- Infidelity rates have increased due to social media. While cellphones may help us communicate and share more regularly with our romantic partners, and, thus, may have some relationship benefits, current research shows that social media is playing a huge role in increasing the prevalence of infidelity, which is made increasingly easier and more tempting than ever thanks to social media. For an eye-opening expose of this issue, check out this report put out by the National Marriage Project (summarized in this article in The National Review by the study authors Betsy VanDenBerghe, Jeffrey P. Dew, and W. Bradford Wilcox). From an evolutionary perspective, infidelity is a major threat to the welfare of any intimate relationship (see Guitar et al., 2016). And social media platforms and cell-phone technology have increased this threat to relationships everywhere—significantly.
- Social media makes bullying easier. The literature on how social media has affected bullying is staggering. In a recent study of this issue conducted by the Pew Research Center, a large majority of U.S. teens have reported that they have, at some point or another, been the victims of cyberbullying. Given the ease with which people can put thoughts and ideas out there using social media, putting this technology in the hands of teenagers seems, when you think about it, concerning at the very least. Unfortunately, cyberbullying often leads to issues of emotional and mental health and has, in multiple cases, played a substantial role in suicides (such as the case of 13-year-old Ryan Halligan of Essex Junction. VT, who was repeatedly and incessantly sent homophobic messages by other teens via social media).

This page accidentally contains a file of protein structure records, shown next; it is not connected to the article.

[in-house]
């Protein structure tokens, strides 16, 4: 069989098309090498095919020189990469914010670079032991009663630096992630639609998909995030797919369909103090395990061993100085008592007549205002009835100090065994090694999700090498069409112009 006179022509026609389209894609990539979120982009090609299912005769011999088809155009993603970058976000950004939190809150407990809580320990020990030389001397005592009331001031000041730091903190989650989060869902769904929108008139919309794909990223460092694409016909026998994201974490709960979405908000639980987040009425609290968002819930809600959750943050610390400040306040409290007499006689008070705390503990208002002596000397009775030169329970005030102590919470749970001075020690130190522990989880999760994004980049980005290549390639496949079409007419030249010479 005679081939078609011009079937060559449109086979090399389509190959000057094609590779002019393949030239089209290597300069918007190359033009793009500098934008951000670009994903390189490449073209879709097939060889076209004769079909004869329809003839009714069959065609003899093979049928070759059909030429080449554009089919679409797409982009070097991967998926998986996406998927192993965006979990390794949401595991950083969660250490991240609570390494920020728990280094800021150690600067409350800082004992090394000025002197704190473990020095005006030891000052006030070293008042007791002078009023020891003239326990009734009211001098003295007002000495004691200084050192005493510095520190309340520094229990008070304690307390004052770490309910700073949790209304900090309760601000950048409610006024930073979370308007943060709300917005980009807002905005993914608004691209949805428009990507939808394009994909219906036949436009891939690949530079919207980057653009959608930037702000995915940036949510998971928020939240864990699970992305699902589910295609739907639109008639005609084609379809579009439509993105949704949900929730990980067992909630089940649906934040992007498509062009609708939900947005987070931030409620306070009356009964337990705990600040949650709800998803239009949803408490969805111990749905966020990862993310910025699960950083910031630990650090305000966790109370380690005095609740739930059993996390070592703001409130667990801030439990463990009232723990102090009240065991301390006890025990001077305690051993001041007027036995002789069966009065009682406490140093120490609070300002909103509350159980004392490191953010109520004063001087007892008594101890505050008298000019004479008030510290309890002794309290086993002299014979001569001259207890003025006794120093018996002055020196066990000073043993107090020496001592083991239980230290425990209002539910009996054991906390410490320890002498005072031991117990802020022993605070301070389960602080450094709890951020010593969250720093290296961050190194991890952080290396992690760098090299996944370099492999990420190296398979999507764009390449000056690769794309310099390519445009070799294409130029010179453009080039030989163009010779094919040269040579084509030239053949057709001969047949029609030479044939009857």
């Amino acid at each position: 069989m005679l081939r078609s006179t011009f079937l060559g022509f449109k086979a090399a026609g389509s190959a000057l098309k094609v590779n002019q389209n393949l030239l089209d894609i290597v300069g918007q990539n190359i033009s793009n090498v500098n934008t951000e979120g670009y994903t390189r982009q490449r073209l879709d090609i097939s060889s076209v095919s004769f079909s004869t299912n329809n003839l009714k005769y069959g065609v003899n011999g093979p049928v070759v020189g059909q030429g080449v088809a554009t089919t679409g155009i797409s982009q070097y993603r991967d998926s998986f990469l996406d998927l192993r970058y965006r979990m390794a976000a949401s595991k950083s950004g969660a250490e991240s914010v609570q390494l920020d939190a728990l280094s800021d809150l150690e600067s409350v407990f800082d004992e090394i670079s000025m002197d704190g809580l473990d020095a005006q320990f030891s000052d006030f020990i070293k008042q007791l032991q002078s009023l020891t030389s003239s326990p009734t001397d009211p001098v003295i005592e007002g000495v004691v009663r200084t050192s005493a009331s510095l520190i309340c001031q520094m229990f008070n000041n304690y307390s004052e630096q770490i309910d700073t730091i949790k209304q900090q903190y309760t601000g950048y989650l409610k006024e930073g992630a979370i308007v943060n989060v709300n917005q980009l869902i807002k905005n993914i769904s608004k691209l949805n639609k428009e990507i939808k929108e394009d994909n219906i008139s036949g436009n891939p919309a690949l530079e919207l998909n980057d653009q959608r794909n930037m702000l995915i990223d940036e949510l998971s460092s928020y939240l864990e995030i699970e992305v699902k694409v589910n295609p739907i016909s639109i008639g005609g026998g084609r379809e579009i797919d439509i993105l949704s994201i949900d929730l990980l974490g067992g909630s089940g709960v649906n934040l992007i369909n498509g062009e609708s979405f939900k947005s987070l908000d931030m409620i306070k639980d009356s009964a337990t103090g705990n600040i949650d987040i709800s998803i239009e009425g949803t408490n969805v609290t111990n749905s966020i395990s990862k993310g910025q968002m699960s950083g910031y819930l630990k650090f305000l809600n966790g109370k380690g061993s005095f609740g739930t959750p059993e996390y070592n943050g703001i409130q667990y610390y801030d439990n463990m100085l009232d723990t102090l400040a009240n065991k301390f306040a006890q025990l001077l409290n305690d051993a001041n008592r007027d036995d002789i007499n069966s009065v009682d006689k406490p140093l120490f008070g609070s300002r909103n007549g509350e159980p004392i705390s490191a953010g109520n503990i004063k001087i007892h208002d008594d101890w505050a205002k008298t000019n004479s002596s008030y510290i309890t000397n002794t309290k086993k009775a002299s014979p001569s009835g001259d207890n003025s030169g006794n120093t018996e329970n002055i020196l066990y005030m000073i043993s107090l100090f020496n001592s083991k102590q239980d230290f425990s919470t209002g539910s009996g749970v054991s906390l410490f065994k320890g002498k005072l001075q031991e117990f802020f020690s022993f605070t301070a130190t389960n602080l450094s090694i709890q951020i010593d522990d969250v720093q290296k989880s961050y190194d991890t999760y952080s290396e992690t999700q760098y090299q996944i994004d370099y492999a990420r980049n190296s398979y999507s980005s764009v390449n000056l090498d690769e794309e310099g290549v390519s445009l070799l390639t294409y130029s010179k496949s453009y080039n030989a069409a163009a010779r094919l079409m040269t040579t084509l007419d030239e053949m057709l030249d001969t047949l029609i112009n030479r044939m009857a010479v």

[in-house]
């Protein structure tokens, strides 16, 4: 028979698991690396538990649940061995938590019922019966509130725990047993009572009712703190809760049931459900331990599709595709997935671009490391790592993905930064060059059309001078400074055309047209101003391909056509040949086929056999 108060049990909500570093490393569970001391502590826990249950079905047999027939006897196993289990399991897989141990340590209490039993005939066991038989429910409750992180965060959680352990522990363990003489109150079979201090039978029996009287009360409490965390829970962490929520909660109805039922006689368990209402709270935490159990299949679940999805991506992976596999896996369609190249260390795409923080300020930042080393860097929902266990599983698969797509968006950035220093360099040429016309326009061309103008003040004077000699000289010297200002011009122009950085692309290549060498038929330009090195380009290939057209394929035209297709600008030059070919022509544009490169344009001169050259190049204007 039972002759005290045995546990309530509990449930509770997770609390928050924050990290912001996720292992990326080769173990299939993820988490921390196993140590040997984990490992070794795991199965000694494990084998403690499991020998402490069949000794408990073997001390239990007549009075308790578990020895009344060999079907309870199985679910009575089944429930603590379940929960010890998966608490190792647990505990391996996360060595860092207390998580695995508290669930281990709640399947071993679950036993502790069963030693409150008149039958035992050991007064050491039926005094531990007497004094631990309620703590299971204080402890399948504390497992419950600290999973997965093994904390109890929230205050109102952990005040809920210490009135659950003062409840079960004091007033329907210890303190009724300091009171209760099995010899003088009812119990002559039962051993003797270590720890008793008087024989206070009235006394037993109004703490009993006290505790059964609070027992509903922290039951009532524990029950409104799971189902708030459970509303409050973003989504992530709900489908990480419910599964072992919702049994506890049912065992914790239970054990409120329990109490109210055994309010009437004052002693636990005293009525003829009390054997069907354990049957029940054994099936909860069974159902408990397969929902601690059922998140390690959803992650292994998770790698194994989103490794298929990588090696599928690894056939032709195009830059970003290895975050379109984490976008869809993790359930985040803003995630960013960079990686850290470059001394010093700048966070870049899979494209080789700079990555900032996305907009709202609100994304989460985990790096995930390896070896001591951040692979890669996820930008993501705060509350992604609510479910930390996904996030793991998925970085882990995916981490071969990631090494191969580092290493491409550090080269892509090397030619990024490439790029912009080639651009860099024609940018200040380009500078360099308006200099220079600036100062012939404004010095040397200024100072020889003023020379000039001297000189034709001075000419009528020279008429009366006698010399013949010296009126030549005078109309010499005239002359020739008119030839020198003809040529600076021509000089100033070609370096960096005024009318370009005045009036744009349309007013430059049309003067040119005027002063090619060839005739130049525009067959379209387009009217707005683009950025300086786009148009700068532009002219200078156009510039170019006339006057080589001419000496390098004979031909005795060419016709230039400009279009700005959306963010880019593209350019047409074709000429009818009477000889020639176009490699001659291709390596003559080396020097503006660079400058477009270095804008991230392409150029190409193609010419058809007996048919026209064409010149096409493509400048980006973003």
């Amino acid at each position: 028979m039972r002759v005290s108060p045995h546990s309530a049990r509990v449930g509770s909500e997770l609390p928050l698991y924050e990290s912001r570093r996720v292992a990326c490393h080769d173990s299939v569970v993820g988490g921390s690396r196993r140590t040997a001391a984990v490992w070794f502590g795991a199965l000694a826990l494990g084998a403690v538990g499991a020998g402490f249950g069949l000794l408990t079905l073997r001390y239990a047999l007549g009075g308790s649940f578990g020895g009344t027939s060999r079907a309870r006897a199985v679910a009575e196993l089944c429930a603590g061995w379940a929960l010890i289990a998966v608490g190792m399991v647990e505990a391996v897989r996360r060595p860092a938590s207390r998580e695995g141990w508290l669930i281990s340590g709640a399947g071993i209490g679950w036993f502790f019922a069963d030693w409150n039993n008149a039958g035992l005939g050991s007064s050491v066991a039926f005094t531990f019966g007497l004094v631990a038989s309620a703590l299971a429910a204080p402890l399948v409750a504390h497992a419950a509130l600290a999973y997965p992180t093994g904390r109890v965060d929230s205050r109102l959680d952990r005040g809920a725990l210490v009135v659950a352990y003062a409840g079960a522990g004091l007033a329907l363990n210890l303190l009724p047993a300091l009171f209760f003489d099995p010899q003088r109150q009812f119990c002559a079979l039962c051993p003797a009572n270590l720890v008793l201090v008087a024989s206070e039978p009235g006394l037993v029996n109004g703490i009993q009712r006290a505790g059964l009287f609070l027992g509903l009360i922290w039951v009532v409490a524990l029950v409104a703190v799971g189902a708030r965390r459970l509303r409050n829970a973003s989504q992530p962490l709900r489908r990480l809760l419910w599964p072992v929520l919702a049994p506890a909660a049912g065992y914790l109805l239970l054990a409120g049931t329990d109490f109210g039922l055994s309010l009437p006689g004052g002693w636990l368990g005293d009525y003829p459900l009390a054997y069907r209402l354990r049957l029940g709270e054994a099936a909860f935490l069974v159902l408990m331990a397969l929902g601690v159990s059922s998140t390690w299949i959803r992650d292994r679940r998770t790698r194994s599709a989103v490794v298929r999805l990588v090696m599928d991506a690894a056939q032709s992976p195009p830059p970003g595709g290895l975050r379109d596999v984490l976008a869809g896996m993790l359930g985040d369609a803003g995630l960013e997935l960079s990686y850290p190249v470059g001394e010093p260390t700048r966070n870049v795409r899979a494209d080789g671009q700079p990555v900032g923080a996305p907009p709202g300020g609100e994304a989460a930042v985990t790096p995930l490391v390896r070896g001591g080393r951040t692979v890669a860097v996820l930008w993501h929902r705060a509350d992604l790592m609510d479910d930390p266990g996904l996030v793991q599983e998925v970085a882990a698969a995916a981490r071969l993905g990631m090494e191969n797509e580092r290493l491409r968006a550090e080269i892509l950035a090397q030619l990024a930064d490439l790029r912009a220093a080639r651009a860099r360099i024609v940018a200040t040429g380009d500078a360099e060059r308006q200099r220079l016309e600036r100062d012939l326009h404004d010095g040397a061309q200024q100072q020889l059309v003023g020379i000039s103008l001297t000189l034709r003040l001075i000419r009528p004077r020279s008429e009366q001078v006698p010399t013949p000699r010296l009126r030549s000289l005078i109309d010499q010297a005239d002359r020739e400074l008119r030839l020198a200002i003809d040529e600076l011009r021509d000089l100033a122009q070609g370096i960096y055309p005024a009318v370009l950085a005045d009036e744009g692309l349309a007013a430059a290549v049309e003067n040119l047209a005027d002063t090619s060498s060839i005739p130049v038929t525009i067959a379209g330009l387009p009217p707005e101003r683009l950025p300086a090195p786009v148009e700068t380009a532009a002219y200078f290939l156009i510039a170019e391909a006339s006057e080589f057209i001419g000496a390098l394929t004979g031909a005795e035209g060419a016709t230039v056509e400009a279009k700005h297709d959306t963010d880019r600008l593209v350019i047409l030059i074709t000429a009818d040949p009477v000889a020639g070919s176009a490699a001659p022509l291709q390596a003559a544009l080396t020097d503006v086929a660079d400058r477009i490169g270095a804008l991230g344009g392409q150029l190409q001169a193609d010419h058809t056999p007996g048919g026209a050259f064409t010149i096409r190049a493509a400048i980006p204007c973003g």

- Social media creates permanent records—of just about everything. Under ancestral conditions, you could learn from your mistakes and simply move on. These days, mistakes are often recorded. In fact, just about everything seems to be recorded these days—and then blasted out on social media. When a fight breaks out in a school these days, witnesses famously bust out their phones and start streaming the action instead of helping out. And these videos then become permanent records of ugly situations that would be hard enough to forget and move past in the first place. Modern technologies give new meaning to the phrase "there is no escaping your past."
- Cellphones are truly addicting. Think about the number of psychological reinforcers found on social media. People can make social connections. They can corm romantic or even sexual relationships. They can receive excessive and instant praise and validation for all sorts of things. And more. It's no wonder that research on the topic of cellphone addiction essentially shows that we're pretty much all crackheads when it comes to our cellphones and social media (see Shoukat, 2019).
- The natural world is suddenly less interesting than the virtual world is. When our kids were younger, my wife and I would try to take them out hiking with some regularity. They weren't always into it. Kids aren't as into nature these days as they used to be, and for understandable reasons. The virtual worlds found on cellphones and on other devices is simply dazzling in terms of reinforcing stimuli. And this is too bad because all the research on nature experiences suggests that being in nature is a foundational and necessary part of the human experience (see Wilson, 1984).